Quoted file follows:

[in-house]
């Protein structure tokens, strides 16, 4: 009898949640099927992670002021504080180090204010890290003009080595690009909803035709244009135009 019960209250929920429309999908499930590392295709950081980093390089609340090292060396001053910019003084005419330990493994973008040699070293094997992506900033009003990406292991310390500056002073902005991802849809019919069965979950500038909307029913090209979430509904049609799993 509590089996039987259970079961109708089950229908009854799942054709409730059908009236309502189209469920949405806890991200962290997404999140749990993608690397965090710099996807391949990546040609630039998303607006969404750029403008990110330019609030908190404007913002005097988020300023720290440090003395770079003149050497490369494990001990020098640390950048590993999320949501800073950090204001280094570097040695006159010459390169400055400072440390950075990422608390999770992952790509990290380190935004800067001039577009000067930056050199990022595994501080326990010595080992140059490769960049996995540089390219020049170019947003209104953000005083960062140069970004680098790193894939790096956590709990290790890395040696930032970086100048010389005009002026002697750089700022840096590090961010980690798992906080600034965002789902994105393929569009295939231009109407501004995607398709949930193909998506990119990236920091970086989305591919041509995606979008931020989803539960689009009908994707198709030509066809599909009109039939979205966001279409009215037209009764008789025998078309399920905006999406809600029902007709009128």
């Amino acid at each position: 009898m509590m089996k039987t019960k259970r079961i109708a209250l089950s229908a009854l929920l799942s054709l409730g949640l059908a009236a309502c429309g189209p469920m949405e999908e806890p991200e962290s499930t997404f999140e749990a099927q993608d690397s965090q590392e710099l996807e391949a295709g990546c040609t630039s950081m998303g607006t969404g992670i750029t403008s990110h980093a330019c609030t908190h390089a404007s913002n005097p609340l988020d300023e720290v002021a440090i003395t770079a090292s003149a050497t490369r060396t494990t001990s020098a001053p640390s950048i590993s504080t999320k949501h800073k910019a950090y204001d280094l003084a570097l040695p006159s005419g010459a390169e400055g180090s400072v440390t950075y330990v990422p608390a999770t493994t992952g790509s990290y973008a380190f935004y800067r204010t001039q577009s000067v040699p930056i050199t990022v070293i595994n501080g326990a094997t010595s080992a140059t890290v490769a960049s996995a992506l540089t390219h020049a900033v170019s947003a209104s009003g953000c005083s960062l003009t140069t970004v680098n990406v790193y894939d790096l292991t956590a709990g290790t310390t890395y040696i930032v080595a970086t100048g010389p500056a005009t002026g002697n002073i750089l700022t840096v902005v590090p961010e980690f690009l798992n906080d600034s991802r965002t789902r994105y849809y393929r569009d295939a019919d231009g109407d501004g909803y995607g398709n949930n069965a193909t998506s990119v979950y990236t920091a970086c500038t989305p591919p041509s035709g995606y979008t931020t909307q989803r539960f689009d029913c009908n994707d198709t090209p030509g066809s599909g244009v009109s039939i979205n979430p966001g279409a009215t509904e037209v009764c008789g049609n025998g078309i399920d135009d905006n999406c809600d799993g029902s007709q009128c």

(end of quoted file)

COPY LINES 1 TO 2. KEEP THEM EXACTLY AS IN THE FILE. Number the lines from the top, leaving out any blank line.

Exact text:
[in-house]
């Protein structure tokens, strides 16, 4: 009898949640099927992670002021504080180090204010890290003009080595690009909803035709244009135009 019960209250929920429309999908499930590392295709950081980093390089609340090292060396001053910019003084005419330990493994973008040699070293094997992506900033009003990406292991310390500056002073902005991802849809019919069965979950500038909307029913090209979430509904049609799993 509590089996039987259970079961109708089950229908009854799942054709409730059908009236309502189209469920949405806890991200962290997404999140749990993608690397965090710099996807391949990546040609630039998303607006969404750029403008990110330019609030908190404007913002005097988020300023720290440090003395770079003149050497490369494990001990020098640390950048590993999320949501800073950090204001280094570097040695006159010459390169400055400072440390950075990422608390999770992952790509990290380190935004800067001039577009000067930056050199990022595994501080326990010595080992140059490769960049996995540089390219020049170019947003209104953000005083960062140069970004680098790193894939790096956590709990290790890395040696930032970086100048010389005009002026002697750089700022840096590090961010980690798992906080600034965002789902994105393929569009295939231009109407501004995607398709949930193909998506990119990236920091970086989305591919041509995606979008931020989803539960689009009908994707198709030509066809599909009109039939979205966001279409009215037209009764008789025998078309399920905006999406809600029902007709009128």